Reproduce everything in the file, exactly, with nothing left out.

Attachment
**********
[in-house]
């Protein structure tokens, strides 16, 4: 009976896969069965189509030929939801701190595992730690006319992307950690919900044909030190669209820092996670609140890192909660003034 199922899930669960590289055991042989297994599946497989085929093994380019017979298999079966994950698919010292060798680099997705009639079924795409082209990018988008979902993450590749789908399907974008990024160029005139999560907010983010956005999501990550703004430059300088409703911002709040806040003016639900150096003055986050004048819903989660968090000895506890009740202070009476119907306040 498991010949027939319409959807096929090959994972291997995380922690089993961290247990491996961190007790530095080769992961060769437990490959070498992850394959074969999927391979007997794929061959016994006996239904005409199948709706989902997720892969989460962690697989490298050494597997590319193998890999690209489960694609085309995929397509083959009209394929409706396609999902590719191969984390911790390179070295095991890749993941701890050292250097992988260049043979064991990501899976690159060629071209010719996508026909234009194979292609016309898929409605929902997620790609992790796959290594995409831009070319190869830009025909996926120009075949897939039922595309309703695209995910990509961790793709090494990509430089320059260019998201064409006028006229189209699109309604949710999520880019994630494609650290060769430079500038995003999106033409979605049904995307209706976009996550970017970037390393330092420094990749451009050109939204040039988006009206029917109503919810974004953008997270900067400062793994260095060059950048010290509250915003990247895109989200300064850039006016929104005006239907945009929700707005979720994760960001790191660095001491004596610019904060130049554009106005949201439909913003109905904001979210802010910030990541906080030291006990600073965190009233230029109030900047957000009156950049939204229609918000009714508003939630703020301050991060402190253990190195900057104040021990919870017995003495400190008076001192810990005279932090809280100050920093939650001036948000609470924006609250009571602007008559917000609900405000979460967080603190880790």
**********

[in-house]
């Protein structure tokens, strides 16, 4: 009976896969069965189509030929939801701190595992730690006319992307950690919900044909030190669209820092996670609140890192909660003034 199922899930669960590289055991042989297994599946497989085929093994380019017979298999079966994950698919010292060798680099997705009639079924795409082209990018988008979902993450590749789908399907974008990024160029005139999560907010983010956005999501990550703004430059300088409703911002709040806040003016639900150096003055986050004048819903989660968090000895506890009740202070009476119907306040 498991010949027939319409959807096929090959994972291997995380922690089993961290247990491996961190007790530095080769992961060769437990490959070498992850394959074969999927391979007997794929061959016994006996239904005409199948709706989902997720892969989460962690697989490298050494597997590319193998890999690209489960694609085309995929397509083959009209394929409706396609999902590719191969984390911790390179070295095991890749993941701890050292250097992988260049043979064991990501899976690159060629071209010719996508026909234009194979292609016309898929409605929902997620790609992790796959290594995409831009070319190869830009025909996926120009075949897939039922595309309703695209995910990509961790793709090494990509430089320059260019998201064409006028006229189209699109309604949710999520880019994630494609650290060769430079500038995003999106033409979605049904995307209706976009996550970017970037390393330092420094990749451009050109939204040039988006009206029917109503919810974004953008997270900067400062793994260095060059950048010290509250915003990247895109989200300064850039006016929104005006239907945009929700707005979720994760960001790191660095001491004596610019904060130049554009106005949201439909913003109905904001979210802010910030990541906080030291006990600073965190009233230029109030900047957000009156950049939204229609918000009714508003939630703020301050991060402190253990190195900057104040021990919870017995003495400190008076001192810990005279932090809280100050920093939650001036948000609470924006609250009571602007008559917000609900405000979460967080603190880790």